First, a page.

Editor in Chief, mBio
Departments of Microbiology & Immunology and Medicine
Albert Einstein College of Medicine, Bronx, New York
The concept of translational research, which aims to facilitate the application of basic scientific discoveries in clinical and community settings, is currently in vogue. While there are powerful forces driving this trend, support for translational research must be accompanied by a robust investment in basic science, which provides the essential raw material for translation and continues to represent humanity's best hope to meet a wide range of public health challenges.
“Poetry is what gets lost in translation.” —Robert Frost
No, we're not talking about ribosomes. Translational research is defined as “the process of applying ideas, insights, and discoveries generated through basic scientific inquiry to the treatment or prevention of human disease”, sometimes abbreviated as “from bench to bedside”. Although there is no universal agreement on what the word “translational” really means, there is no denying that translational research is the buzzword of the moment. In 2006, the NIH launched a Clinical and Translational Science Awards consortium of nearly 50 centers throughout the country, with a committed investment of $500 million annually by 2012 (; ). In 2009, the American Association for the Advancement of Science announced the publication of a new journal, Science Translational Medicine.
There are obvious reasons for the new emphasis on translational research. One is political. With ever-present political pressure on NIH administrators to demonstrate the tangible public benefit from the billions of dollars invested in scientific research, translational research is an easy sell—the testing of new treatments, vaccines, and diagnostic tests. Another is to fill a genuine need. A number of factors have combined to impede the flow of information between basic science and clinical medicine, perhaps most notably a lack of sufficient resources to support early-stage investigation and the challenges involved in organizing clinical trials. The new focus on translational research aims to remove these obstacles and facilitate and expedite the practical application of scientific discoveries. A third reason is an increasing impatience with the pace with which basic scientific discovery has resulted in new products and cures. Although translation of the molecular biology revolution into genetically modified crops, recombinant drugs, molecular forensics, and nascent gene therapy within a mere generation has been rapid by historical standards, the age of instant communication and fast-forward remote control buttons has created even greater expectations. For feared diseases such as cancer, AIDS, and Alzheimer's disease, progress toward prevention or cure has not been as rapid as many would like. Hence, some of the impetus toward translational research comes from an impatient public speaking through its political leaders, who are the ultimate source of support for most scientific investigation through federally supported research. Finally, there is in some scientific fields, such as immunology, an increased awareness that observations from animal models do not always precisely extrapolate to humans. For this reason, more translational research in humans is believed to be essential, despite the complexities and logistical hurdles posed by such research.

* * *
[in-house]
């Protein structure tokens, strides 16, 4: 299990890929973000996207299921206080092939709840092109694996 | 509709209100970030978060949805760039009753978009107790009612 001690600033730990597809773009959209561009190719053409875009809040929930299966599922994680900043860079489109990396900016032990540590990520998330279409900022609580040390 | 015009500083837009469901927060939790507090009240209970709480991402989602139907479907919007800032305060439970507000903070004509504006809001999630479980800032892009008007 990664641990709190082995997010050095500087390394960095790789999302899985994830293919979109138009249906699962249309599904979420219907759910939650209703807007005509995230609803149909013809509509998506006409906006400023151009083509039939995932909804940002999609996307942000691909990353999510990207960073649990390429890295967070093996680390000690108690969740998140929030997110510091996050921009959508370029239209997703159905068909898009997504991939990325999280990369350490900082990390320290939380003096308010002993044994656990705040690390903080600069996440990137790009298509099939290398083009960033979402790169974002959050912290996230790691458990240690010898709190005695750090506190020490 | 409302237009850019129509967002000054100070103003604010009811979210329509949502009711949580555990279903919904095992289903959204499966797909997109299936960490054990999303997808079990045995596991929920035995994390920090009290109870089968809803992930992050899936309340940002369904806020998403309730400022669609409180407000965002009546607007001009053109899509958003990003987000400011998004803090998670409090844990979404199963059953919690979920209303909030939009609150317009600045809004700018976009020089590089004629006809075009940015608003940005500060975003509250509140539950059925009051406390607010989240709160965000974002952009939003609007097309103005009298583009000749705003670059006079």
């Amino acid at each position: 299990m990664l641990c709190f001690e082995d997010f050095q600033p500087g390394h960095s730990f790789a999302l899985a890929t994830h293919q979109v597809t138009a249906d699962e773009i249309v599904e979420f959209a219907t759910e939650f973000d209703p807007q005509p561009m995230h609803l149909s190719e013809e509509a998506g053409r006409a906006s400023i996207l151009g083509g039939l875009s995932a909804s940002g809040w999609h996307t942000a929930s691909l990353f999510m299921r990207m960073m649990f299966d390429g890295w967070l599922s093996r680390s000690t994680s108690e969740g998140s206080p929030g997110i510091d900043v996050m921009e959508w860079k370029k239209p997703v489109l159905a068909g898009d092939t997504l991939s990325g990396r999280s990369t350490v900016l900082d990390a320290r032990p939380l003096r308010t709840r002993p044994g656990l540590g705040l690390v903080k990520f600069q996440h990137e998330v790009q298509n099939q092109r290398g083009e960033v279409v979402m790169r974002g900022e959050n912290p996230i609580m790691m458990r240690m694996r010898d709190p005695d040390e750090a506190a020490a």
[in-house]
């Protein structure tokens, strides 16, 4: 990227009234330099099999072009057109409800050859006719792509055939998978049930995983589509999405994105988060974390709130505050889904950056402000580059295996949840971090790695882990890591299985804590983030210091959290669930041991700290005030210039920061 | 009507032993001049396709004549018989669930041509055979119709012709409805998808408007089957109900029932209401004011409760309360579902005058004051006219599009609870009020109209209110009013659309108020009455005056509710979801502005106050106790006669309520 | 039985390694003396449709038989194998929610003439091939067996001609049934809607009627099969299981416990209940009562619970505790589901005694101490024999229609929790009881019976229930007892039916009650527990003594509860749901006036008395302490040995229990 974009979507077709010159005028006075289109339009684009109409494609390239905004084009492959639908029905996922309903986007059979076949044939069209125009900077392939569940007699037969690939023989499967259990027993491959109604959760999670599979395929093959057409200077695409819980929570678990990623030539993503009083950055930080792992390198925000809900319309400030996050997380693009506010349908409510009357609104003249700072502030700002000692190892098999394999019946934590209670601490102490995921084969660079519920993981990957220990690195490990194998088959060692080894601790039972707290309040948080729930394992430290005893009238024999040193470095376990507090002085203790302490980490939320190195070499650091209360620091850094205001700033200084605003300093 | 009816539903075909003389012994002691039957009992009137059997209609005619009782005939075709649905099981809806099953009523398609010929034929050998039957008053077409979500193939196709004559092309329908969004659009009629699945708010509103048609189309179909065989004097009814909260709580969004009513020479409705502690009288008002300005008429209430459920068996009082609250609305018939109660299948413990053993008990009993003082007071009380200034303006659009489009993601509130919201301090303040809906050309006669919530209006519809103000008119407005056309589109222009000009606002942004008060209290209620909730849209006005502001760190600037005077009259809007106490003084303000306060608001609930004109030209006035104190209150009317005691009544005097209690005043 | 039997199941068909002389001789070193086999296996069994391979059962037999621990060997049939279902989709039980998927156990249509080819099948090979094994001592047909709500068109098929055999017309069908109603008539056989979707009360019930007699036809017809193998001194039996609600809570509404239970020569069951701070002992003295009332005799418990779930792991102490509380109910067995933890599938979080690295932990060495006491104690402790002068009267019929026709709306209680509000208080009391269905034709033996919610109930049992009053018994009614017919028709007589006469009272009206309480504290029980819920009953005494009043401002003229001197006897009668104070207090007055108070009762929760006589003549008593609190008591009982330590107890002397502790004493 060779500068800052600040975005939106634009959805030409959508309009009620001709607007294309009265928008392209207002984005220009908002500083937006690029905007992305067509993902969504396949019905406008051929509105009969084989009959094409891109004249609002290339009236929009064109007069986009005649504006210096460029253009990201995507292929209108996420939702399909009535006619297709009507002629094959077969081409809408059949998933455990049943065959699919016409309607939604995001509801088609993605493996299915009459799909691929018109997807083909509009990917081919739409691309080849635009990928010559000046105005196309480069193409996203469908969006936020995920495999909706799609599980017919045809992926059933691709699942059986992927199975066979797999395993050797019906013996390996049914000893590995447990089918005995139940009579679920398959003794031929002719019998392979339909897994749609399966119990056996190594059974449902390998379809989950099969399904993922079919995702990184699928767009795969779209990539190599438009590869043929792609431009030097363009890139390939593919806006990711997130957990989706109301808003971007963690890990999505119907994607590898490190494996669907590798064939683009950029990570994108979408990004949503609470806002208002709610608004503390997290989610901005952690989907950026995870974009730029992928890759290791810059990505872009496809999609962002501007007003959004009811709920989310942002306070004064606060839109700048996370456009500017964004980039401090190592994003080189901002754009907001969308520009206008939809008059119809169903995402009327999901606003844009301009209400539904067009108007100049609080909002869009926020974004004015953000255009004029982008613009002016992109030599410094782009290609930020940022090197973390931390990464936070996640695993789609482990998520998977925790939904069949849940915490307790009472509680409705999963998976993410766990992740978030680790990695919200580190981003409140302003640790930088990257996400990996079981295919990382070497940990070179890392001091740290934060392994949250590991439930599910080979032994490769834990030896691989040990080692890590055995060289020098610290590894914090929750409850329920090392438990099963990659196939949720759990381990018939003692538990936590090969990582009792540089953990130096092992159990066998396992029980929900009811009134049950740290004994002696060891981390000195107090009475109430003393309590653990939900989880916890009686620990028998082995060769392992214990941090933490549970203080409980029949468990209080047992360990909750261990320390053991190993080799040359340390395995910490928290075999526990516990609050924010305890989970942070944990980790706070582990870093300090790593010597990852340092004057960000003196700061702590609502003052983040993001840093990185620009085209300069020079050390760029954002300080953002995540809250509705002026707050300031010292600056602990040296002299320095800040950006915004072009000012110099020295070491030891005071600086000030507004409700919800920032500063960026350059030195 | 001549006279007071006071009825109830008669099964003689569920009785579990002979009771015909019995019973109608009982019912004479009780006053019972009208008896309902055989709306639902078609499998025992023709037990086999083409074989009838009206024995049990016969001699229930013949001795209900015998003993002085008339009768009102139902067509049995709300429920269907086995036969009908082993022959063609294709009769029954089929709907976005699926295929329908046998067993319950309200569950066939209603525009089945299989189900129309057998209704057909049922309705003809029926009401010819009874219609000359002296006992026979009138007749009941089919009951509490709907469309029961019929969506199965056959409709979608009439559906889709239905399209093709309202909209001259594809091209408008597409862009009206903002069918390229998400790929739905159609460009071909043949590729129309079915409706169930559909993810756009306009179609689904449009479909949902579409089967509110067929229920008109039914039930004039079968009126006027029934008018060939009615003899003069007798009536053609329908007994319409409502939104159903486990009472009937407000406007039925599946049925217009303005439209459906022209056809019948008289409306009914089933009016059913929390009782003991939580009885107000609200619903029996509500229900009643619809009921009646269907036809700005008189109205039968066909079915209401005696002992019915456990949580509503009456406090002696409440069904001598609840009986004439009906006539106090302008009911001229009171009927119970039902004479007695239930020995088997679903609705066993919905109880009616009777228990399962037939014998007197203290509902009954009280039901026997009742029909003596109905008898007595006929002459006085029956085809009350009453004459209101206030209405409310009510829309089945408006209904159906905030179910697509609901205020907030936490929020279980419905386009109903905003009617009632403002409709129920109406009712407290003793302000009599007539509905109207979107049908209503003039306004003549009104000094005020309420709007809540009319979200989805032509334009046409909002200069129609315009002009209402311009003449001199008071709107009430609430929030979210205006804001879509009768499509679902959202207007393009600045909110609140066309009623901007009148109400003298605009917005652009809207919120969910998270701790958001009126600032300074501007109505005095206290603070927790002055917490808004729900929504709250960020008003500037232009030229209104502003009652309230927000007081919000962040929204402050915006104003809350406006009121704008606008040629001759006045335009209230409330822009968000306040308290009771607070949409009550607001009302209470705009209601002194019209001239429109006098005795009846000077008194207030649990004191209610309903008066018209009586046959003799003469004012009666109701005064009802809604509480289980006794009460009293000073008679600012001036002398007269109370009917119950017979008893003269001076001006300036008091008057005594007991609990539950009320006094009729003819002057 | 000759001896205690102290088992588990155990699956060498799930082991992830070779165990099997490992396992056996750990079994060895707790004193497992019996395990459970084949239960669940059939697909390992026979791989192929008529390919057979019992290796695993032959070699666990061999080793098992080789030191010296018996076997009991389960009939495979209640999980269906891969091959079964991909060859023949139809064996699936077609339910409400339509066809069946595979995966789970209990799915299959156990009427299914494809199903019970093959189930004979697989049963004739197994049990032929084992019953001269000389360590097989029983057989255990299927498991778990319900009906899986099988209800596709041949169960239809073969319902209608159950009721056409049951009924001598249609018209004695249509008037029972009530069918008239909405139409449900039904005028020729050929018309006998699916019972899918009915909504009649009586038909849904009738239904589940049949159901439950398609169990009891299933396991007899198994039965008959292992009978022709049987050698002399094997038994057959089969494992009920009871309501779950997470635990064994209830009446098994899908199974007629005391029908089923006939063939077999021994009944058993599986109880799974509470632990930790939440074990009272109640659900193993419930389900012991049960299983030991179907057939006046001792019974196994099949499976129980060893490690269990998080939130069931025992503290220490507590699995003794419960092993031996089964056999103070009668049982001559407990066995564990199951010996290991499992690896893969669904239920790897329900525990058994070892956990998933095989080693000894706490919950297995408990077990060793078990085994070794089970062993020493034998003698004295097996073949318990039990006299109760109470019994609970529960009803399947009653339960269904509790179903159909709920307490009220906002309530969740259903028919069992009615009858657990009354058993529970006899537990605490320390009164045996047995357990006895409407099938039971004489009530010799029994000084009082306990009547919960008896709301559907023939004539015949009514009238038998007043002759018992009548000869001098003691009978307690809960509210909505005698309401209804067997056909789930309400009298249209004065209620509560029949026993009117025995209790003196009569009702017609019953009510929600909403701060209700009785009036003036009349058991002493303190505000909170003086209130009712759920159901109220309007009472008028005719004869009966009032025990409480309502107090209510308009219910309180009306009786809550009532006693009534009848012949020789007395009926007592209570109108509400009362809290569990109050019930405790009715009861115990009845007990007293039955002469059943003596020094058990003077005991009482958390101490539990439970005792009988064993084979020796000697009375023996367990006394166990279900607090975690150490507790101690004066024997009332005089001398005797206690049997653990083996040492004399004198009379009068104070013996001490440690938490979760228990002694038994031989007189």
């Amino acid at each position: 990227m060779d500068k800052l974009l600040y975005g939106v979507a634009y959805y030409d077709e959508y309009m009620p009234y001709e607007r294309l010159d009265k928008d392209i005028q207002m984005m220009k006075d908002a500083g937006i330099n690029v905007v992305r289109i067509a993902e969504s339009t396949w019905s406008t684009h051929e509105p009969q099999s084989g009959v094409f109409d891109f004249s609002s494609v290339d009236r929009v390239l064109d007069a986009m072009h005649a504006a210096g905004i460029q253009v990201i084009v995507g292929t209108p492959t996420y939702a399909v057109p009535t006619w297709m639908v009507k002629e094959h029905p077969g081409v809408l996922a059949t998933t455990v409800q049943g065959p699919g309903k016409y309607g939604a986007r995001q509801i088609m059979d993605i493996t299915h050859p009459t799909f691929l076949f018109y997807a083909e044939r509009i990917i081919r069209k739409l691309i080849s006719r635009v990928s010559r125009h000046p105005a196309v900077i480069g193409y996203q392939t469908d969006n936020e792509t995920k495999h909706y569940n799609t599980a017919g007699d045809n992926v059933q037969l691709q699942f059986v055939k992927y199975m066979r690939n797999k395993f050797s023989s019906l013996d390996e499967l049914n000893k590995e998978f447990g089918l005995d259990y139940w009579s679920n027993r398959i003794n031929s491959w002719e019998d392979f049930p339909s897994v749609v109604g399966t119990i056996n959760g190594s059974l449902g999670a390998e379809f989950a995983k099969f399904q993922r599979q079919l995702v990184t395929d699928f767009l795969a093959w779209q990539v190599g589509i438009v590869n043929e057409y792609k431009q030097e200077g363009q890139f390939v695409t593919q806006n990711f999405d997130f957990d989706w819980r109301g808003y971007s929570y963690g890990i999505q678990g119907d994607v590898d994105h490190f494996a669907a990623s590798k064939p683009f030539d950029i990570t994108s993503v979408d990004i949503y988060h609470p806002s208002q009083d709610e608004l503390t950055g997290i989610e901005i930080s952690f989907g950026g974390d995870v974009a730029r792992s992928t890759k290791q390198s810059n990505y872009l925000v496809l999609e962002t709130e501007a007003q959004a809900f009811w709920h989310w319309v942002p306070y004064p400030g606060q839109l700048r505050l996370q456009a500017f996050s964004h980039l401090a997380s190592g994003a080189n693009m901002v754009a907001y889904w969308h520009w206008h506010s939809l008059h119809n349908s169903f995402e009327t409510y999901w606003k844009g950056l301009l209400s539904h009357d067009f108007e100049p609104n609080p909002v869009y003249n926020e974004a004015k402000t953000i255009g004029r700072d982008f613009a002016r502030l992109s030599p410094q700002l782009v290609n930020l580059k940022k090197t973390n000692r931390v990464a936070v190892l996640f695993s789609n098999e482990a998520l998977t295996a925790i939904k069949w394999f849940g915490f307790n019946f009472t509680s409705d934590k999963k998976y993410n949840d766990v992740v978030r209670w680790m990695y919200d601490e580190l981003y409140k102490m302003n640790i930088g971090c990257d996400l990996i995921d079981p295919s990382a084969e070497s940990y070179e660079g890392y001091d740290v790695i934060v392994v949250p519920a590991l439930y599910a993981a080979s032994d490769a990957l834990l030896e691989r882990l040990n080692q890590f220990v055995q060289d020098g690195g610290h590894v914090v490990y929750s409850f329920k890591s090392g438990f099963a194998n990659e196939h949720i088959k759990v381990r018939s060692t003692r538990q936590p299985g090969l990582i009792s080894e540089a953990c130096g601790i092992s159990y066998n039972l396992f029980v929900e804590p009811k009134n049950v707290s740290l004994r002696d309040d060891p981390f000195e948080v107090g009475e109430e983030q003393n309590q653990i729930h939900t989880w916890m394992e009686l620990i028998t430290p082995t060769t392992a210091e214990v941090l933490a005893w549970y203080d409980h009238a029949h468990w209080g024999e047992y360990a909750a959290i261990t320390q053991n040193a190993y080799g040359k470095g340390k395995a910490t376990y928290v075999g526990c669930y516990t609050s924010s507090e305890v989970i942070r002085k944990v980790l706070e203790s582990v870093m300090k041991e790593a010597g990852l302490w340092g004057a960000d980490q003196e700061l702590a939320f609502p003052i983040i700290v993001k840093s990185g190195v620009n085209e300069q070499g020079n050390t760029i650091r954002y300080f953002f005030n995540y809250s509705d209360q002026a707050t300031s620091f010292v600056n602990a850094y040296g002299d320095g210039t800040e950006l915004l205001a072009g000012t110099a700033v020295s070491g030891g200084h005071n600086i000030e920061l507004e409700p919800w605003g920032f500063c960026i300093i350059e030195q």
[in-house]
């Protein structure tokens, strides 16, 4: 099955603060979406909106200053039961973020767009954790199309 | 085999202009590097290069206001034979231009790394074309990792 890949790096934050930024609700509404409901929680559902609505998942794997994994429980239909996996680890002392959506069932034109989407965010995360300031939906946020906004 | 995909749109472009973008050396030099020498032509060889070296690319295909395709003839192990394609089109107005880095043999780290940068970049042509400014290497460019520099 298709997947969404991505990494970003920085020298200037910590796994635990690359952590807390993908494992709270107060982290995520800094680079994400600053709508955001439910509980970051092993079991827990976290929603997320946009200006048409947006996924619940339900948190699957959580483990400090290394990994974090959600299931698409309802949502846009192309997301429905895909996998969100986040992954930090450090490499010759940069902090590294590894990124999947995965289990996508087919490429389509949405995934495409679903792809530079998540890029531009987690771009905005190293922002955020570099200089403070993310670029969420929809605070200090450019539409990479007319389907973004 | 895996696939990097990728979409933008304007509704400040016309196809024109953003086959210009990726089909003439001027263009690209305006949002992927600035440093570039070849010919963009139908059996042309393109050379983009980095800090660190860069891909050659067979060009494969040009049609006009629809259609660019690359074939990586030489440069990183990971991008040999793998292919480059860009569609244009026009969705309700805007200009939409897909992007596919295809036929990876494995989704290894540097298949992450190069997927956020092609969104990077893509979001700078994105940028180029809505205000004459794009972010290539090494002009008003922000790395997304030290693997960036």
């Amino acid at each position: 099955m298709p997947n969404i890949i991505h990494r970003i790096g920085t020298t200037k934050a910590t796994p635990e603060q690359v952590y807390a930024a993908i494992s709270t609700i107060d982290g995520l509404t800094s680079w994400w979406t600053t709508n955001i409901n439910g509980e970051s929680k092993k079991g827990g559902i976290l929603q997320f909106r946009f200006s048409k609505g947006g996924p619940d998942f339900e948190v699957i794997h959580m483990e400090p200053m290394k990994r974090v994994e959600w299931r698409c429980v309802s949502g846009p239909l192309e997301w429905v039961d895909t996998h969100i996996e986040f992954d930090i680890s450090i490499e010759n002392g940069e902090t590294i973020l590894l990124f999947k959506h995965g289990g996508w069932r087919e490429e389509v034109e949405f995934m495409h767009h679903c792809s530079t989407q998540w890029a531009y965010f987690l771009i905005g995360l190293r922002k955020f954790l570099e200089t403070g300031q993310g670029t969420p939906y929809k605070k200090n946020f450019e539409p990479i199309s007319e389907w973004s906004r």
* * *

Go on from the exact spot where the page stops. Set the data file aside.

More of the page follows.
In a different era, Vannevar Bush argued strenuously to President Truman that the federal government should invest in basic science. He presciently observed the following:
“Discoveries pertinent to medical progress have often come from remote and unexpected sources and it is certain that this will be true in the future. It is wholly probable that progress in the treatment of…refractory diseases will be made as a result of fundamental discoveries in subjects unrelated to those diseases, and perhaps entirely unexpected by the investigator… . Basic research is the pacemaker of technological progress… . New products and new processes do not appear full-grown. They are founded on new principles and new conceptions, which in turn are painstakingly developed by research in the purest realms of science”.
In Bush's view, basic research would be performed by academia, and applied research would be performed largely by industry and government facilities. The conceptual dichotomy of basic and applied research has proven to be an enduring one. The late Daniel Koshland viewed basic and applied science as “revolutionary” and “evolutionary, ” respectively, summarizing the difference thus:
“Basic research is the type that is not always practical but often leads to great discoveries. Applied research refines these discoveries into useful products”.
And so basic research discoveries, such as semiconductors and the structure of DNA, have revolutionized electronics and biology, making possible the laptop computer on which this essay was composed and the molecular research to which so many of us have devoted our careers.